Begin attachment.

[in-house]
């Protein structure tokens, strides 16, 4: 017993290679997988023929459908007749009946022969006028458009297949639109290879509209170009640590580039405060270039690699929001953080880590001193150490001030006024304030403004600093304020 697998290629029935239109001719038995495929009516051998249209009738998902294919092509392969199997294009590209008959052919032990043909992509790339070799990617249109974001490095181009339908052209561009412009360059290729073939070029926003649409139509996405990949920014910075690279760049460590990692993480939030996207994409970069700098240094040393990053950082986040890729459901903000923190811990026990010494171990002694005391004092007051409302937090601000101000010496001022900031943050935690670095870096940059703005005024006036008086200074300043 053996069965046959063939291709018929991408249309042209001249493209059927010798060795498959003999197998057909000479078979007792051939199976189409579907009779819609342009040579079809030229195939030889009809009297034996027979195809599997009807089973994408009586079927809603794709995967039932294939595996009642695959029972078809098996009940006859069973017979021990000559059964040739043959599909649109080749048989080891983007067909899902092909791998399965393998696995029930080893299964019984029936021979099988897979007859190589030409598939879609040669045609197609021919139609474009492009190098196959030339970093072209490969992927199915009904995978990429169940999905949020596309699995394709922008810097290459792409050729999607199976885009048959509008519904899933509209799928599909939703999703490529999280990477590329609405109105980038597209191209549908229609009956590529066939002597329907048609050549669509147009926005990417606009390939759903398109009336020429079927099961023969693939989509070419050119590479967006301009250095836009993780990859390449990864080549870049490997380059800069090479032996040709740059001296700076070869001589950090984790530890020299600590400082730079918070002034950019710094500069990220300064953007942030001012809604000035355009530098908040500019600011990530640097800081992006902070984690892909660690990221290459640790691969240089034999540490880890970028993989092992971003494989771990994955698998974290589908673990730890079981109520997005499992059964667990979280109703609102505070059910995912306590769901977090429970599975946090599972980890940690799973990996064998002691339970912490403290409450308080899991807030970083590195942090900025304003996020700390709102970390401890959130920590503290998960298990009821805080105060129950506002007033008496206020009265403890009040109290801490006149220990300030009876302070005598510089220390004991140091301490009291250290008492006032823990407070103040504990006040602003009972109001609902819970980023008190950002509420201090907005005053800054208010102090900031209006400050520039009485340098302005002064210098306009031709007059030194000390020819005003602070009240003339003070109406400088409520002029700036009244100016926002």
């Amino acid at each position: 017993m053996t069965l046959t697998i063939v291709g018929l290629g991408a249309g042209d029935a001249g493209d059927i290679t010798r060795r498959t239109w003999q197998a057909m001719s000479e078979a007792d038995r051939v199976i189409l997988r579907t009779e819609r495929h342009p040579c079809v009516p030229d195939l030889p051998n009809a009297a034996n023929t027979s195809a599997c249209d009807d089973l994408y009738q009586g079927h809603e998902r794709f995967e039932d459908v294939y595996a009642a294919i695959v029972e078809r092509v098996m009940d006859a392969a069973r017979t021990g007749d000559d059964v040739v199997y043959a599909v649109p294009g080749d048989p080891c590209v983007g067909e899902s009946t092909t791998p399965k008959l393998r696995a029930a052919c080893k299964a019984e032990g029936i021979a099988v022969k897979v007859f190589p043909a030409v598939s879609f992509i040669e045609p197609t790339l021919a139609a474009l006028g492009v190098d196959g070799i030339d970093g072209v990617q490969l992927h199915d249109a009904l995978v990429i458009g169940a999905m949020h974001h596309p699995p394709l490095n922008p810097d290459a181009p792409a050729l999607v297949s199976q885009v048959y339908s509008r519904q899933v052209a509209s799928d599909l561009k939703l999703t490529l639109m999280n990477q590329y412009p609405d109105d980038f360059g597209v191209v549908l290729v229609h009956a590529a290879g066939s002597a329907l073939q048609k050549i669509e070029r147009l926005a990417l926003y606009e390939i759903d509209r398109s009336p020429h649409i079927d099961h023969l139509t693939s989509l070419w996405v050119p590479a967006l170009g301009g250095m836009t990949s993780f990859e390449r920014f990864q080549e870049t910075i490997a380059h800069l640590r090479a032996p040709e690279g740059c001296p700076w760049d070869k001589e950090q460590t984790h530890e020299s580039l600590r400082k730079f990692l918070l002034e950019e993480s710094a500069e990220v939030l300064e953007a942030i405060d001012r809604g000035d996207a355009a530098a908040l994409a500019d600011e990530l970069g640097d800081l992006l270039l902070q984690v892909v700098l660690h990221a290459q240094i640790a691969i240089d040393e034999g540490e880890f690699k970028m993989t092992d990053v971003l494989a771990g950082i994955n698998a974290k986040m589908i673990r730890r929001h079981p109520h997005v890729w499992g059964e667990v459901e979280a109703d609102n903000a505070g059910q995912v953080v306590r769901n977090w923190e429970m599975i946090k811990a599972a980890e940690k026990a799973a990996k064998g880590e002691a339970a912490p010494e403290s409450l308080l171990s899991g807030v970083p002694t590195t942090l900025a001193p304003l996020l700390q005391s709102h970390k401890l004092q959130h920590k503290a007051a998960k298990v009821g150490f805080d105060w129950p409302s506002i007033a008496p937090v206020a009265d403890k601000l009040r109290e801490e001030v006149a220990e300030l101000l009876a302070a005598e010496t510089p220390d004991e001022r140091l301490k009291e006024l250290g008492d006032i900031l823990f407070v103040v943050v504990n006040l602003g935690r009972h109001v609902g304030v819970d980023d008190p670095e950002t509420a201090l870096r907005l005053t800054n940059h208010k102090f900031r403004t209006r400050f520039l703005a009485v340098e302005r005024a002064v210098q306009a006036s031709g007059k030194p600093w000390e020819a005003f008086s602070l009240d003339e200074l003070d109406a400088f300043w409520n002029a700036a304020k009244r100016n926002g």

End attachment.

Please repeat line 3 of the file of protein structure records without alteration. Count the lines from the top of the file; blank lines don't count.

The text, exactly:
């Amino acid at each position: 017993m053996t069965l046959t697998i063939v291709g018929l290629g991408a249309g042209d029935a001249g493209d059927i290679t010798r060795r498959t239109w003999q197998a057909m001719s000479e078979a007792d038995r051939v199976i189409l997988r579907t009779e819609r495929h342009p040579c079809v009516p030229d195939l030889p051998n009809a009297a034996n023929t027979s195809a599997c249209d009807d089973l994408y009738q009586g079927h809603e998902r794709f995967e039932d459908v294939y595996a009642a294919i695959v029972e078809r092509v098996m009940d006859a392969a069973r017979t021990g007749d000559d059964v040739v199997y043959a599909v649109p294009g080749d048989p080891c590209v983007g067909e899902s009946t092909t791998p399965k008959l393998r696995a029930a052919c080893k299964a019984e032990g029936i021979a099988v022969k897979v007859f190589p043909a030409v598939s879609f992509i040669e045609p197609t790339l021919a139609a474009l006028g492009v190098d196959g070799i030339d970093g072209v990617q490969l992927h199915d249109a009904l995978v990429i458009g169940a999905m949020h974001h596309p699995p394709l490095n922008p810097d290459a181009p792409a050729l999607v297949s199976q885009v048959y339908s509008r519904q899933v052209a509209s799928d599909l561009k939703l999703t490529l639109m999280n990477q590329y412009p609405d109105d980038f360059g597209v191209v549908l290729v229609h009956a590529a290879g066939s002597a329907l073939q048609k050549i669509e070029r147009l926005a990417l926003y606009e390939i759903d509209r398109s009336p020429h649409i079927d099961h023969l139509t693939s989509l070419w996405v050119p590479a967006l170009g301009g250095m836009t990949s993780f990859e390449r920014f990864q080549e870049t910075i490997a380059h800069l640590r090479a032996p040709e690279g740059c001296p700076w760049d070869k001589e950090q460590t984790h530890e020299s580039l600590r400082k730079f990692l918070l002034e950019e993480s710094a500069e990220v939030l300064e953007a942030i405060d001012r809604g000035d996207a355009a530098a908040l994409a500019d600011e990530l970069g640097d800081l992006l270039l902070q984690v892909v700098l660690h990221a290459q240094i640790a691969i240089d040393e034999g540490e880890f690699k970028m993989t092992d990053v971003l494989a771990g950082i994955n698998a974290k986040m589908i673990r730890r929001h079981p109520h997005v890729w499992g059964e667990v459901e979280a109703d609102n903000a505070g059910q995912v953080v306590r769901n977090w923190e429970m599975i946090k811990a599972a980890e940690k026990a799973a990996k064998g880590e002691a339970a912490p010494e403290s409450l308080l171990s899991g807030v970083p002694t590195t942090l900025a001193p304003l996020l700390q005391s709102h970390k401890l004092q959130h920590k503290a007051a998960k298990v009821g150490f805080d105060w129950p409302s506002i007033a008496p937090v206020a009265d403890k601000l009040r109290e801490e001030v006149a220990e300030l101000l009876a302070a005598e010496t510089p220390d004991e001022r140091l301490k009291e006024l250290g008492d006032i900031l823990f407070v103040v943050v504990n006040l602003g935690r009972h109001v609902g304030v819970d980023d008190p670095e950002t509420a201090l870096r907005l005053t800054n940059h208010k102090f900031r403004t209006r400050f520039l703005a009485v340098e302005r005024a002064v210098q306009a006036s031709g007059k030194p600093w000390e020819a005003f008086s602070l009240d003339e200074l003070d109406a400088f300043w409520n002029a700036a304020k009244r100016n926002g």